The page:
Protected by the Lord

Fearing in this way, he announced to the boys that they would be going on an outing on a particular day. He also very confidentially told a few of his disciples of his plan to kill Ramanuja on that day. Within the group of these disciples, one boy was a cousin-brother of Ramanuja named Govinda. He discreetly came to Ramanuja and quietly informed him of their teacher’s intention.

He said, “O brother, you should be very careful, for our teacher is planning to kill you tonight when we are all out together.”

Hearing this from Govinda, Ramanuja immediately left that place.

Throughout the day and night, he passed through the dense forest, and it was difficult for him to discern his way, especially at night. Seeing His dear devotee in such a state, the Lord appeared in the form of Bharadvaja and, holding a conch in His hand, showed Ramanuja the way. Thus, within no time at all Ramanuja crossed the entire distance of the forest, and he found himself standing outside a village. After some days, out of compassion for Yadavacarya and with a desire to deliver him, he again began studying under his guidance.

After some years, Ramanuja converted Yadavacarya to Vaisnava philosophy, whereupon his teacher became his disciple. At one point thereafter, Ramanuja began hearing of the qualities of a great Vaisnava guru in South India by the name of Sri Yamunacarya, and he eventually became Sri Yamunacarya’s disciple.

The Quarrelsome Wife

Later on he married, and his wife was very quarrelsome. Her behavior was discourteous and uncooperative, and incidents would often take place, which he would have to somehow tolerate.

A disciple of Sri Yamunacarya and elder god-brother of Ramanuja named Kancipurna came to Ramanuja’s village along with his wife. Ramanuja accepted Kancipurna as a siksa-guru. One day, when Kancipurna’s wife was taking some water from a well, she met Ramanuja’s wife, who had also come to the well for drawing water. It so happened that while taking the water out of the well, some water from the pot of Kancipurna’s wife spilled into the pot of Ramanuja’s wife. Although this was a small accident, Ramanuja’s wife became furious and insulted Kancipurna’s wife with abusive language. Kancipurna became hurt when he later on heard about this and, without informing Ramanuja, he and his wife left that place and wen t to Sri Rangam.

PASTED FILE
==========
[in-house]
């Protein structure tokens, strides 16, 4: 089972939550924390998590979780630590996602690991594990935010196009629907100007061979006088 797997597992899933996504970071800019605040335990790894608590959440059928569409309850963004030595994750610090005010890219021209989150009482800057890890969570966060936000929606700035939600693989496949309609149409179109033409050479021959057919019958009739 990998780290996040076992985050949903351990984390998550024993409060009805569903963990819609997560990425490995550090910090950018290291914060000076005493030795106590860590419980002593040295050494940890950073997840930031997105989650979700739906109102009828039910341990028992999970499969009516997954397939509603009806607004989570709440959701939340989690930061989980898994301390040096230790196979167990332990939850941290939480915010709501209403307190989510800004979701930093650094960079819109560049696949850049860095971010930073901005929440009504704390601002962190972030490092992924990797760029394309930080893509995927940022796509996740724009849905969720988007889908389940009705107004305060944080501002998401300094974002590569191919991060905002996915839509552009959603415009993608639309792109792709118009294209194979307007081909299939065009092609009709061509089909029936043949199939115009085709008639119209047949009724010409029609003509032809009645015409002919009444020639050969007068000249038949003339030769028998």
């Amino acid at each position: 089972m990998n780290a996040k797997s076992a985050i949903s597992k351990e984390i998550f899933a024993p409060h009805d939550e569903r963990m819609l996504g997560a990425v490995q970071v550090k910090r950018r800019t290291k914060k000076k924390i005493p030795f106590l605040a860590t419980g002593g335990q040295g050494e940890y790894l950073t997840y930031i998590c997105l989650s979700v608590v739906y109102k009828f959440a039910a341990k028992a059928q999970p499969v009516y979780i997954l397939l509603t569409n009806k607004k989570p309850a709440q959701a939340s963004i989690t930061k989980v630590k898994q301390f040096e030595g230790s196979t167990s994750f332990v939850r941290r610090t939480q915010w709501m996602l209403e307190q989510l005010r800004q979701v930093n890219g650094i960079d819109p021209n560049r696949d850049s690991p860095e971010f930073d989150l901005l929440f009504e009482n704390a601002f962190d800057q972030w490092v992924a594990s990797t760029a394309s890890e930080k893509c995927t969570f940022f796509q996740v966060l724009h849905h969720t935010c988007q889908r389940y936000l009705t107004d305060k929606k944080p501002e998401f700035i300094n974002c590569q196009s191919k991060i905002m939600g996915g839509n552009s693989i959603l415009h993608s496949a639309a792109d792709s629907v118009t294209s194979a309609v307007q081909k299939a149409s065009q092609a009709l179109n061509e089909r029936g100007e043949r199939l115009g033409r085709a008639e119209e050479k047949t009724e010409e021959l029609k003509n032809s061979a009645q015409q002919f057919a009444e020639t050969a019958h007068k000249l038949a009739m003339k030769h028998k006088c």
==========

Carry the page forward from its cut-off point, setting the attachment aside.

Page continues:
When Sri Ramanuja came to know that his wife’s behavior had offended a Vaisnava, he felt very bad and thought, “She is committing vaisnava-aparadha; she has such an offensive mentality. I must do something about it.”

The Trick


One day, a hungry brahmana came to Ramanuja, asking for some food. Ramanuja sent this brahmana to his wife, telling him, “Go to my home and tell my wife that I sent you. She will give you some food.”